This man was a force to be reckoned with. He was born in 1895 and was just like any other kid- struggling in school, playing in the woods, and not doing anything remarkable. Then came his 20s and that all went out the window. He studied at Harvard, got expelled twice, and was the president of the High I.Q. Society. What did he do with his education? He became a mechanic at a textile mill…then a laborer in a meat-packing industry. He later joined the navy for WWI and was a radio operator, writer and crash-boat commander- eventually just going back to meat-packing.
While he was packing up meats all day, he decided to dip his toe into flexing his brain power and began working with his father in law. Together they developed the Stockade Building System- lightweight, weatherproof, and fireproof housing. Sounds amazing, right? Nope. It was too far ahead of his time.
His building failed, he went bankrupt, he ended up in low-income housing, and he daughter died of polio. This downward spiral resulted in his heavy drinking and suicidal tendencies. It was hitting his rock bottom that he decided to turn his life around. He chose to embark on “an experiment, to find what a single individual [could] contribute to changing the world and benefiting all humanity.” He made a commitment to “the search for the principles governing the universe and help advance the evolution of humanity in accordance with them… finding ways of doing more with less to the end that all people everywhere can have more and more.”
And that he did.
Above is one of Fuller’s Geodesic Spheres and his Dymaxion car. The car was to be lightweight (about the the weight of a VW Beetle), economical, aerodynamic, and fuel efficient.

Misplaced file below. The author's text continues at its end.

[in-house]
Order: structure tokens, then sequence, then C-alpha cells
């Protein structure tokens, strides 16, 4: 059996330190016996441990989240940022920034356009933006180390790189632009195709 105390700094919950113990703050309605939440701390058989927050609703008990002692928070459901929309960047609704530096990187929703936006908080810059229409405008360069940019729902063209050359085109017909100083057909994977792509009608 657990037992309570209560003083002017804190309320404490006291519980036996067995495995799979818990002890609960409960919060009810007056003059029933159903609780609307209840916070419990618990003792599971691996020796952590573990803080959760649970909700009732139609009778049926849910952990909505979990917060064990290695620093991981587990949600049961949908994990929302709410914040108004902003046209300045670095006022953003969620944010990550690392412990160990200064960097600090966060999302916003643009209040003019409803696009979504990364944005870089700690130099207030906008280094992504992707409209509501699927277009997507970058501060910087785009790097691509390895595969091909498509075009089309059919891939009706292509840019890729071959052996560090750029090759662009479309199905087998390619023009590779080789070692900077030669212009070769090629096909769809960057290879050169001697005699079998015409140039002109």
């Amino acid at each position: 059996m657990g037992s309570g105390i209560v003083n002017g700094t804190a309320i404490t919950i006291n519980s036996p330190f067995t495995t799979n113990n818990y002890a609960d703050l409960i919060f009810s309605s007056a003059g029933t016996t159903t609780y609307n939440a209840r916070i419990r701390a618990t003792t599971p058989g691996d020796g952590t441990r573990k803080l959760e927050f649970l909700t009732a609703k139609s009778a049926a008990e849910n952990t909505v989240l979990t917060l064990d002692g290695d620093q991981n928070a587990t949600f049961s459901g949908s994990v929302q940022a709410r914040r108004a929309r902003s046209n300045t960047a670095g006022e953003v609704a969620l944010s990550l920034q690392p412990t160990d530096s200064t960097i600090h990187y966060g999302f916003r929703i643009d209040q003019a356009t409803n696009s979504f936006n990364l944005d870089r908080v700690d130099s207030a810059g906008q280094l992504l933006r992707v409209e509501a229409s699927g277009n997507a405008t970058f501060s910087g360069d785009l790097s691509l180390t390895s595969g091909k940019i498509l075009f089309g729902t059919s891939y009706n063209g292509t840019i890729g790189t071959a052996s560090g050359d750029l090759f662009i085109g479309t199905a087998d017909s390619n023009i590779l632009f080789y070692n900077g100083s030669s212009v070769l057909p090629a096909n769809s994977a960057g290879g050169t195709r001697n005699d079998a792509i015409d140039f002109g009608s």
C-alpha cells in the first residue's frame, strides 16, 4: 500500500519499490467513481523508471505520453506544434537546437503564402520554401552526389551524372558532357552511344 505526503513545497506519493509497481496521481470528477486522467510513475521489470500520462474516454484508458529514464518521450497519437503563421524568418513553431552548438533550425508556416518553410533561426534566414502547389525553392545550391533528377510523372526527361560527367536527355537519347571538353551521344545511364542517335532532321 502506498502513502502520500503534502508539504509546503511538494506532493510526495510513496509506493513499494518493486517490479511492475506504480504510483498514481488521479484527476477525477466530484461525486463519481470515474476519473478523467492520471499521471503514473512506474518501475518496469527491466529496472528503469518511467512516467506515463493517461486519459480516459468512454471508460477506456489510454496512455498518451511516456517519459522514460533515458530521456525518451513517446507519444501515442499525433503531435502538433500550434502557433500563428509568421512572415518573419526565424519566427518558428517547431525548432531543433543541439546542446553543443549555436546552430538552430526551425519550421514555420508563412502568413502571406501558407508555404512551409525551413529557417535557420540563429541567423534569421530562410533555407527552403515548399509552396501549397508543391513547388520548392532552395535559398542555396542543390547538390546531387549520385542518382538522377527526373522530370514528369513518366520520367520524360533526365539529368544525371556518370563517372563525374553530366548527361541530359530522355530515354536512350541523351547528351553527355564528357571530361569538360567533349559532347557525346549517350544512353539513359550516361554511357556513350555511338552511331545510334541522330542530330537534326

The car seats 11, goes 120 miles per hour, and gets 30 miles to the gallon. It also has 3 wheels, a periscope in place of a rear-view mirror, and the ability to make a U-Turn along the 20 feet length of the entire car. The real kicker? This was first exhibited in 1933. I bet you were thinking 70s weren’t you? Nope, he was much more ahead of his time than anyone realized.
I love this house! It feels like something a modern architect would have featured in AD Magazine…mixed with an old diner (which was still ahead of his time). I can’t imagine how frustrating it would have been to be that advanced and not be fully appreciated
More inside the post!
A series of Fuller’s Geodesic domes were created for the Eden Project. “The Eden Project is a large-scale environmental complex near Cornwall, England. The complex includes two giant, transparent domes made of ETFE cushions, each emulating a natural biome, that house plant species from around the world. The first emulates a tropical environment, the other a warm temperate, mediterranean environment.